Central African Republic: Muslims trying to leave country to escape militia attacks

Amnesty researchers found Muslim neighbourhoods in town of Boali empty 
 
The new interim president of the Central African Republic must urgently rein in militias currently forcing scores of people from Muslim communities to leave the country in a bid to escape terrifying abuse, Amnesty International said. 
 
The call on Catherine Samba Panza, who was appointed by the country’s interim parliament as interim president of the Central African Republic today, came amid fresh reports of attacks on Muslim communities in towns and villages outside the capital Bangui.  
 
Over the past ten days, hundreds of Muslims have reportedly been victims of attacks, including unlawful killings, with many being forced to leave their homes. Yesterday, Amnesty researchers visited the town of Boali, north of Bangui, and found that the town’s Muslim neighbourhoods were empty. Most of the Muslim community had fled Boali the previous week after an “anti-balaka” militia attack that took place on Friday, in which five Muslims were killed. 
 
Those left behind, up to 850 people, are taking refuge in a local church that was protected by French and African Union peacekeepers. All those interviewed by Amnesty said they wanted to leave the town to seek safety outside of the Central African Republic, believing that it would not be safe for them to stay. 
 
People from Muslim communities are also reported to have fled in large numbers from the towns of Bossembele, Yakole and Boyali, as well as many smaller villages and numerous neighbourhoods around Bangui. Thousands are regrouping on the outskirts of Bangui in a traditionally Muslim neighbourhood in the PK12 area. Some are organising convoys to flee to Chad and Cameroon, while others have gathered around the mosque awaiting the opportunity to escape to safety. Some convoys have faced ambush by anti-balaka militia while attempting to leave the country. Last Friday, 22 civilians, including three children, were killed outside the town of Bouar when their vehicle was attacked. Many of the victims were hacked to death with machetes.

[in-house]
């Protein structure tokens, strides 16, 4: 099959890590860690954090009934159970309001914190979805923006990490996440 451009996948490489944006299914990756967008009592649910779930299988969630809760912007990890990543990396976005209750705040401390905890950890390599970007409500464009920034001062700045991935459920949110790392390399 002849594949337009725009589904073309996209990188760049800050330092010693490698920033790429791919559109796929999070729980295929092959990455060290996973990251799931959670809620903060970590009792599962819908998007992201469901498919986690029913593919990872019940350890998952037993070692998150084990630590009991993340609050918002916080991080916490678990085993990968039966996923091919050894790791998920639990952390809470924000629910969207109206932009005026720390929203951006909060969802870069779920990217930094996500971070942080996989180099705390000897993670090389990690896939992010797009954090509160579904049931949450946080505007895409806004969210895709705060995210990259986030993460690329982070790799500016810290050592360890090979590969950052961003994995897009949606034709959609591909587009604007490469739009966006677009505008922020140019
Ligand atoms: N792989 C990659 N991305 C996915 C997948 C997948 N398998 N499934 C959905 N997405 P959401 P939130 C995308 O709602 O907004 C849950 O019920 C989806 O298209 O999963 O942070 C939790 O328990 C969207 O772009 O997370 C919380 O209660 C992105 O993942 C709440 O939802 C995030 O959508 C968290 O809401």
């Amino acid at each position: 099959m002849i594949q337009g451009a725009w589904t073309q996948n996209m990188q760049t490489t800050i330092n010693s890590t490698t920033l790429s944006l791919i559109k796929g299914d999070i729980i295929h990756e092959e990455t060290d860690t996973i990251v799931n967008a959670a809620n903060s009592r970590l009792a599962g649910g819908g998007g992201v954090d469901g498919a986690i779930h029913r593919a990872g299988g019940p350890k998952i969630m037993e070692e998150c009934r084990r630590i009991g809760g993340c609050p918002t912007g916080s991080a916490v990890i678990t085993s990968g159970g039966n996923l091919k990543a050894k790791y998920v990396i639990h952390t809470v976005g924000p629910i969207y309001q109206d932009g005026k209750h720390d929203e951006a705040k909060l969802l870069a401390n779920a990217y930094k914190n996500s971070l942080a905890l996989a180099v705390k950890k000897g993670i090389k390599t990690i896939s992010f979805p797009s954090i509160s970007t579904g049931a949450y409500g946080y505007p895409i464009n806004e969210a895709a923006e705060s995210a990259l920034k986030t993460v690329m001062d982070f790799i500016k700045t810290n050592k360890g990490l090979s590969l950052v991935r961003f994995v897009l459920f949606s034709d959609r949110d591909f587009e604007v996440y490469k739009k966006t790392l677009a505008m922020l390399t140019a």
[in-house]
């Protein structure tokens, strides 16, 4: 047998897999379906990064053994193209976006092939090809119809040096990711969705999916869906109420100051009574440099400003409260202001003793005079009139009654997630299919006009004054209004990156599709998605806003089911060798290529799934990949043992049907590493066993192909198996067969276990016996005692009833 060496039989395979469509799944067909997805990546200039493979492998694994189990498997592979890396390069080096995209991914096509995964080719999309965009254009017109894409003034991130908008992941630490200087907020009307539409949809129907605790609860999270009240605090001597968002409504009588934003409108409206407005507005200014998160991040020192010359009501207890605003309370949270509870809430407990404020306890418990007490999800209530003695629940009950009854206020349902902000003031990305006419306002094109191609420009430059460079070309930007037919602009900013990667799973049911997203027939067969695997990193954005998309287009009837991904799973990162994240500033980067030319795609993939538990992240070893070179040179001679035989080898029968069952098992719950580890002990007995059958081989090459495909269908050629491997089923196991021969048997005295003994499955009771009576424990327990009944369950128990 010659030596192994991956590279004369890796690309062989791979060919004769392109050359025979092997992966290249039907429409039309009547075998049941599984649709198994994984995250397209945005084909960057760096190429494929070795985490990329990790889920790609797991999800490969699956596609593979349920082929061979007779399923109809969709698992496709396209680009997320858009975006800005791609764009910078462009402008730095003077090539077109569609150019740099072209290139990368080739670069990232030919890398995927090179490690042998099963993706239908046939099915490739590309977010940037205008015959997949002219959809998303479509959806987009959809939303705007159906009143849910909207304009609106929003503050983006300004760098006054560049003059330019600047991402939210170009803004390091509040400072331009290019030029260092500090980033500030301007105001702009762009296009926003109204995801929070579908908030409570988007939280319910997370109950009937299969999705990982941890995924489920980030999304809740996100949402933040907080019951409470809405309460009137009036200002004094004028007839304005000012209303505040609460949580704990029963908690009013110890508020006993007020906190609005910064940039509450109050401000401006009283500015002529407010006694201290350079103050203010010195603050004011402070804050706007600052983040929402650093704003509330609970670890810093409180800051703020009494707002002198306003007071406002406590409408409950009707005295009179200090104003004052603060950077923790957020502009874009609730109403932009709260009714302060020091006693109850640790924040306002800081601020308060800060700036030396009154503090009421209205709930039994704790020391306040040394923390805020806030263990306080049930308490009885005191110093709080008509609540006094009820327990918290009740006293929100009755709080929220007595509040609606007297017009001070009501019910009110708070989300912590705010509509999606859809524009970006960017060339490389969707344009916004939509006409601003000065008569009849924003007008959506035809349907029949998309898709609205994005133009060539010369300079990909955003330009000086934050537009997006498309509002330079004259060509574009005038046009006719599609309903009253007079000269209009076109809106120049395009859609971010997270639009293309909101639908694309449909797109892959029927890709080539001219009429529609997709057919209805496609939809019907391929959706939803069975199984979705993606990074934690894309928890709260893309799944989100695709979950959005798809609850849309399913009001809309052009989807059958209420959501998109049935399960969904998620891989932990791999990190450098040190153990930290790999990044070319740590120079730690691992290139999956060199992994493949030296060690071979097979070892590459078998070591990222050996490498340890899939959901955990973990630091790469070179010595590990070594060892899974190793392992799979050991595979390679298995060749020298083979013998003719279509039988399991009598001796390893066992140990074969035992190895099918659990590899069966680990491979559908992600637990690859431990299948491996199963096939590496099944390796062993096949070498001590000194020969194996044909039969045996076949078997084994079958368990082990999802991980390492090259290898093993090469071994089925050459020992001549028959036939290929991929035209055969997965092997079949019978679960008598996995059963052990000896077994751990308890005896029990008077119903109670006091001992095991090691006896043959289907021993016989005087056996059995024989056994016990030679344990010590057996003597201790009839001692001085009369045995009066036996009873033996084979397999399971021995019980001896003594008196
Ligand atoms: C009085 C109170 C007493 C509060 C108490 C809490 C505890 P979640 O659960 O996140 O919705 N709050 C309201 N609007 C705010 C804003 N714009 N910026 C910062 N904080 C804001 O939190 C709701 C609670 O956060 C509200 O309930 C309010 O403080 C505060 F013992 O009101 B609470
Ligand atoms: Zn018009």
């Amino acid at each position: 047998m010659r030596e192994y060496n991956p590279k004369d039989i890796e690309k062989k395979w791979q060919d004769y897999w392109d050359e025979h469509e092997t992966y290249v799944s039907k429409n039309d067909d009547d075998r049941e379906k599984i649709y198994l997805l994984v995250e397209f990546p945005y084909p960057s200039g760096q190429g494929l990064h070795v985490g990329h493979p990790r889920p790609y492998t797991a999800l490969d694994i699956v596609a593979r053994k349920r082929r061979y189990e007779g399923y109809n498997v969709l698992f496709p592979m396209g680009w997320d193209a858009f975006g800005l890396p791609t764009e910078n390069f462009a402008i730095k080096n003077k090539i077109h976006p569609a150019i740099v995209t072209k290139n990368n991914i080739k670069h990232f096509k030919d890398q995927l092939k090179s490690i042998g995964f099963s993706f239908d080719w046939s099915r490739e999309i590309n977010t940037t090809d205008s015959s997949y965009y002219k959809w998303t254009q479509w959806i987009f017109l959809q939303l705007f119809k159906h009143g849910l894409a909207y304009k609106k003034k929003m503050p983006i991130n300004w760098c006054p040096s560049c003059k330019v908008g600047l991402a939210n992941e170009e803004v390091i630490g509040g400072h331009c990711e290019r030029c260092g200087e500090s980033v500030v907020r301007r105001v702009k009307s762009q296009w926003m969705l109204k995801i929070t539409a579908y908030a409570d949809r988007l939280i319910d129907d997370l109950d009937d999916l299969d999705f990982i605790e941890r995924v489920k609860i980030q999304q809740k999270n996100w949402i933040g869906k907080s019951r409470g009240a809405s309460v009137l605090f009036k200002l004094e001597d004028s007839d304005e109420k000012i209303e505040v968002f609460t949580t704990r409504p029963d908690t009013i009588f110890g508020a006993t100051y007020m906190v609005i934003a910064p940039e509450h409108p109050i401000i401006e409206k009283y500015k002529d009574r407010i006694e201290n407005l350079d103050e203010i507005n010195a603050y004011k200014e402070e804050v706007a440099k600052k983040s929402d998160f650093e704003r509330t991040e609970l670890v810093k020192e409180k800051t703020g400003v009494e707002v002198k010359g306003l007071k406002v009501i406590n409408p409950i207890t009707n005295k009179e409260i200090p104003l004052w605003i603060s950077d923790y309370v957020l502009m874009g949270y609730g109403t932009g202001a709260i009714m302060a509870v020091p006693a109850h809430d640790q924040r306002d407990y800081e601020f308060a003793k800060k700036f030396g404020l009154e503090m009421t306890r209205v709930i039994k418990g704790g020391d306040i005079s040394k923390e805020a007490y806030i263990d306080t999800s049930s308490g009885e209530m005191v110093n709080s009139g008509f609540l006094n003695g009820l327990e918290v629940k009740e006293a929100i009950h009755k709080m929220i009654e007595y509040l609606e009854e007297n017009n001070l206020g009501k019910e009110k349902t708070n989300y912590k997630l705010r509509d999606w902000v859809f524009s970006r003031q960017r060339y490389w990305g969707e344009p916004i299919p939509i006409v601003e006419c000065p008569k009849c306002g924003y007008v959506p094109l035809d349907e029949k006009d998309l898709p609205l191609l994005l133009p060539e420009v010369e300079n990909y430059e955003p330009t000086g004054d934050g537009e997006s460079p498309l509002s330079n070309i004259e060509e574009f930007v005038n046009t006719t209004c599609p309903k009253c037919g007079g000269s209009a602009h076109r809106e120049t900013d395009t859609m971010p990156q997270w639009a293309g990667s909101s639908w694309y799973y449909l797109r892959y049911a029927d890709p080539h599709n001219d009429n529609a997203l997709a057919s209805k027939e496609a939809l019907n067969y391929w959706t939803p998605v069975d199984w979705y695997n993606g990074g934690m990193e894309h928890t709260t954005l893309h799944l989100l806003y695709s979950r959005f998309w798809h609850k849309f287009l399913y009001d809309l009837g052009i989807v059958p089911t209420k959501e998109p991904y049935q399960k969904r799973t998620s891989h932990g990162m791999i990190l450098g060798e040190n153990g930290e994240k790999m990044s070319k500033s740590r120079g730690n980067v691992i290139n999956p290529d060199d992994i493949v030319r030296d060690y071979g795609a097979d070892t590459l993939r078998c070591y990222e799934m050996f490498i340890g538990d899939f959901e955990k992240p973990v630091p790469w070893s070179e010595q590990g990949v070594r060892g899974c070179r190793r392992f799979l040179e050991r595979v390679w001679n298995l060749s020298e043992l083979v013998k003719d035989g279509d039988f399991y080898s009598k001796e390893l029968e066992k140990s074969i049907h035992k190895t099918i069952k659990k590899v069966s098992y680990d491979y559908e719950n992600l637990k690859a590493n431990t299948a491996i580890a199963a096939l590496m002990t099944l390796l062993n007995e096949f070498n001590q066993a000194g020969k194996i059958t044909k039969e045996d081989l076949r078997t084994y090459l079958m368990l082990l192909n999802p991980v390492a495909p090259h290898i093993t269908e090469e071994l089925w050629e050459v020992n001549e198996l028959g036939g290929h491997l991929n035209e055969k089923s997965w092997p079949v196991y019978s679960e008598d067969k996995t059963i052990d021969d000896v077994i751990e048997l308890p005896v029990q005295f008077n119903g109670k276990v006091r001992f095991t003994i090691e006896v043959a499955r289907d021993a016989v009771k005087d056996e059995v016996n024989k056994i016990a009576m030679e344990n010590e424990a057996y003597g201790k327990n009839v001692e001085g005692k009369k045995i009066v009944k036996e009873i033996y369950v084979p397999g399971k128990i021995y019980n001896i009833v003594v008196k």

Joanne Mariner, Senior Crisis Adviser at Amnesty International who is currently in the Central African Republic, said:
 
“People from Muslim communities feel totally unprotected from anti-balaka attacks and terrified about what might happen to them if they stay in the country.
 
“Even those who were born in the Central African Republic and have never set foot outside of the country are now trying to escape to Chad.
 
“Reining in the anti-balaka militia and ensuring the Muslim population is safe from attack must be a top priority for interim president Catherine Samba Panza.
 
“The atrocities carried out by the ex-Seleka can in no way justify the brutal attacks we’re seeing now. The new government must act immediately to ensure that everyone in CAR, Christians and Muslims, enjoy basic security.”
 
Approximately 1,000 people, mostly from the Christian community, were killed in early December by the ex-Seleka and anti-Balaka forces. However, since the deployment of French forces on 6 December and the subsequent deployment of additional peacekeeping forces as well as the resignation of former interim President Michel Djotodia on 10 January, the ex-Seleka have lost power rapidly. Many ex-Seleka forces have reportedly left the towns and villages they previously controlled. On the surface, with the ex-Seleka’s loss of power, the security situation in most of the country appears to be improving. In Bangui, shops and markets have re-opened and in the countryside, many displaced people from the Christian community are returning to their villages after spending weeks or even months hiding in the bush. 
 

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